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Revitalizing South Korea's tourism industry Revitalizing South Korea's tourism industry
by Joseph Gatt
2019-04-20 09:08:37
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South Korea has two major problems when it comes to the tourism industry: the weather, and geography. South Korean weather is made up of cold and dry winters and hot and humid summers, meaning tourists tend to avoid South Korea for the weather. In terms of geography, South Korea is surrounded by hard-working neighbors who only get five days paid vacation a year. Tourists need both time and money, as you need money to travel, but China and Japan don't have Europe's five weeks paid holidays.

skor1_400But geography and the weather are not defeating factors for the tourism industry. After all, some countries have much hotter summers or much colder winters, yet seem to attract their load of tourists. Of course touristic countries are mostly located in Europe and the Mediterranean, but countries as far South as Latin America have their load of tourists.

So obviously South Korea needs to focus on tourists from the middle class, anywhere from India to Southeast Asia to Australia to the Middle East to Europe to North and South America. Right now, it's mostly Chinese and Japanese tourists who visit Korea on bank holidays. Korea needs to, like Thailand and Vietnam, Malaysia or Singapore or Indonesia, invite more tourists from Europe or Australia who are on holiday from work, have time and money to spend on a holiday.

What are Korea's advantages when it comes to tourism? A very good transportation system, a high density of hotels and restaurants, good facilities, and a variety of sights and activities. You can ski in Korea, you can surf in Korea, you can go to the beach in Korea, you can hike in Korea, and all activities go with perfect facilities such as clean toilets, availability of cheap food and drink, clean sights.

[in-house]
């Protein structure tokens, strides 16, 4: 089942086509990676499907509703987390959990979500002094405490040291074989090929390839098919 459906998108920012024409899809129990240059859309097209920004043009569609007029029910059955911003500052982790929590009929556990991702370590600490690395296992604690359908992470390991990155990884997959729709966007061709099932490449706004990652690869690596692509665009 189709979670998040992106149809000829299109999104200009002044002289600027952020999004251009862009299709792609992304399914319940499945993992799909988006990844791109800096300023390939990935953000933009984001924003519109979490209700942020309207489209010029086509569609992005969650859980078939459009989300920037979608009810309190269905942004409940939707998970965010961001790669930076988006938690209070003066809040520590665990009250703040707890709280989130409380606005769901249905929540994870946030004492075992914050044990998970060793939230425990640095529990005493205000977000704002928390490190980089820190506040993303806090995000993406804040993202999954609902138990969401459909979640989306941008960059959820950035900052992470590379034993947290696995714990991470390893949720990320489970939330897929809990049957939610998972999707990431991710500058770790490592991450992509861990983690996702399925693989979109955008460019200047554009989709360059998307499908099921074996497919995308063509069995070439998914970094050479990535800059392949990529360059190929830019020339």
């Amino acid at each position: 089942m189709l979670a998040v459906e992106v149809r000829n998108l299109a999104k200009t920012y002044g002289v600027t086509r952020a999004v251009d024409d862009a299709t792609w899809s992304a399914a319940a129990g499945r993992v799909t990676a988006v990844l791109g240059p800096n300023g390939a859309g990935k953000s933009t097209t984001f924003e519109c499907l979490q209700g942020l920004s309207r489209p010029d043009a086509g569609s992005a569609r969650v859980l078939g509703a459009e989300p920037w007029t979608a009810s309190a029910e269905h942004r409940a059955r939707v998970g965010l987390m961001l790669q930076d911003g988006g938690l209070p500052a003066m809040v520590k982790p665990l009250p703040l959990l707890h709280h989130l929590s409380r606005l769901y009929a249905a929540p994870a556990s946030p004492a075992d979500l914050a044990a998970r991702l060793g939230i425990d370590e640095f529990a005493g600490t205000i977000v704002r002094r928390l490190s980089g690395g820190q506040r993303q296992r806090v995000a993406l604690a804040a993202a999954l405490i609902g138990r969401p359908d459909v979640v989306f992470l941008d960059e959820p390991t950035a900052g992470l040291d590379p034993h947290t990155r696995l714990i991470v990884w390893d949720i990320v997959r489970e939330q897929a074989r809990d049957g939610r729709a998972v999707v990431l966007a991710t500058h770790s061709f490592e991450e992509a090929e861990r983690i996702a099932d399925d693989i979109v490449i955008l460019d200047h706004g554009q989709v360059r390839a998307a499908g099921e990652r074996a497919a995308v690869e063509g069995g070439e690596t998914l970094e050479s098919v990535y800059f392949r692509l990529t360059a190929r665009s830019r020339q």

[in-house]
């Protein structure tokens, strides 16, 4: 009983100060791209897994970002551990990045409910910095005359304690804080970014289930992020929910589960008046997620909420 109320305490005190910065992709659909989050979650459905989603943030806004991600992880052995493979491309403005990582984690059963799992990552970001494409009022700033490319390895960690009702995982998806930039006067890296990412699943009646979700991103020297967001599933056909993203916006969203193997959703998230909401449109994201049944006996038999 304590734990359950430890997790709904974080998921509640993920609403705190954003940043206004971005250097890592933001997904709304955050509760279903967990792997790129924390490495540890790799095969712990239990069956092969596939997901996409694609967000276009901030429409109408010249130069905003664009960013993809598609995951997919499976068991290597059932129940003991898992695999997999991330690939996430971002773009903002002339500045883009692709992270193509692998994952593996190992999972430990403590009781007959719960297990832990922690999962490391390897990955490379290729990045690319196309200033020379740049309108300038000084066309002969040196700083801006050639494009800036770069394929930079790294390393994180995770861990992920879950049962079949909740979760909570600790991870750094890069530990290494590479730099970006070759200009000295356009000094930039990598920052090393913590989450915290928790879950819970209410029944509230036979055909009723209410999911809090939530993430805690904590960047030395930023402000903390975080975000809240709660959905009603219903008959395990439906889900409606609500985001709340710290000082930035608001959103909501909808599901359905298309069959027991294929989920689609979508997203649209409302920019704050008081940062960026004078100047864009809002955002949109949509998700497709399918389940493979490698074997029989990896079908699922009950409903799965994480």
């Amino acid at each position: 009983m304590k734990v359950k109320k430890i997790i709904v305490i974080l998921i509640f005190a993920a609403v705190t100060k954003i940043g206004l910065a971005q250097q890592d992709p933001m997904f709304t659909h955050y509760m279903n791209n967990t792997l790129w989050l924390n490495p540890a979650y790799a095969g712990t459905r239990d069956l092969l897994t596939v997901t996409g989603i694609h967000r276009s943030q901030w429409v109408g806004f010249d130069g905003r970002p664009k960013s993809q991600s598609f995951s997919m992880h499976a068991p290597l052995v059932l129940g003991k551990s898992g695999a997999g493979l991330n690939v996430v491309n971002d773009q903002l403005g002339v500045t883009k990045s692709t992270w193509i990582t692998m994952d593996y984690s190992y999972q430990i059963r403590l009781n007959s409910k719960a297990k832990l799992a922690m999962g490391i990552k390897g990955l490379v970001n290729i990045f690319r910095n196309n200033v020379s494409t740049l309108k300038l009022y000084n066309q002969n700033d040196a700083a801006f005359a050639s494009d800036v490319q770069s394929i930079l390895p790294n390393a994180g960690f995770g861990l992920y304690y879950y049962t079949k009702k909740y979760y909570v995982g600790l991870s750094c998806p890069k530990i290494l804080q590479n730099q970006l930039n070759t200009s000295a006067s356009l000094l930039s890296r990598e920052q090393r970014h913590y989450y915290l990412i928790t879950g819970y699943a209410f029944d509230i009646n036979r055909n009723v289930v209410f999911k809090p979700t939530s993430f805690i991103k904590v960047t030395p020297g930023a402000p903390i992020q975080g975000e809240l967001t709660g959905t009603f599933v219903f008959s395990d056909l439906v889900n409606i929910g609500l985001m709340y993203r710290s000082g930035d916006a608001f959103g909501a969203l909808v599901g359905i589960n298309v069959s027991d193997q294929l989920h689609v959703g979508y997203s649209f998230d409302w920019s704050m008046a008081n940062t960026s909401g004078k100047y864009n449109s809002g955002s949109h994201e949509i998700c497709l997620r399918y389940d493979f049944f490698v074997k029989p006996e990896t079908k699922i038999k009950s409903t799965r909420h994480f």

But what does Korea not have? The party-like atmosphere tourists tend to look for. If you go to Malaysia, Indonesia, Vietnam or Thailand, you see all kinds of tourists go crazy. Festive moods in night clubs, festive moods at concerts, festive moods at hostels and hotels. Korea however offers a dark and somber mood for tourists. Tourists are on a break from the stresses of work and want a fun-loving party-like atmosphere, which Korea tends not to provide.

So if Korea wants to attract more tourists, here are my policy recommendations. First, night clubs should be all inclusive, because one of the main complaints European and other tourists have about Korea is that many night clubs don't allow foreigners to go in.

Beaches and ski resorts should also have more festive moods, invite DJs to put on a show and invite people, both Korean and foreigners to relax.

The third main problem is the food experience, and Korea should provide things like western sandwiches or pizza for tourists who don't always want to taste Korean food or get tired of Korean food. Hotels and coffee shops should include European breakfast, either French-style or British-style, as tourists are not always comfortable with Korean breakfast.

The language factor is another big barrier to tourists in Korea. Pharmacists, staff at hotels and staff at resorts should have a decent command of English, not the TOEIC kind, but the kind that enables them to communicate with tourists with German, Malaysian, Australia, New Zealander or Russian accents.

Finally, staff at tourism venues should be trained to be happy and relaxed. Tourists are on a break from work and want to see Korean staff who is smiling, happy to see tourists and very hospitable.

Of course the tourism industry is not an easy industry. Middle Eastern tourists prefer shopping and want Halal food, because Middle Eastern countries tend to lack shopping malls and the quality of food and electronics is not always good in the Middle East, so South Koreans should perhaps aim high quality Middle Eastern fashion for Middle Eastern tourists. Europeans, North Americans, Australians and New Zealanders want to party like animals and won't go any place that is not fun. Indians and Southeast Asians will like Korea because it's very clean, but want shopping and slow sightseeing, and then men want to go clubbing.

Korea has the advantage of having the luxury to bring tourists twice a year: during the skiing season in the winter and during the beach season in the summer. But Korea certainly won't attract many tourists by banning foreigners from night clubs and giving foreigners the cold shoulder when they ask for directions, while serving them with a frown on their faces.    

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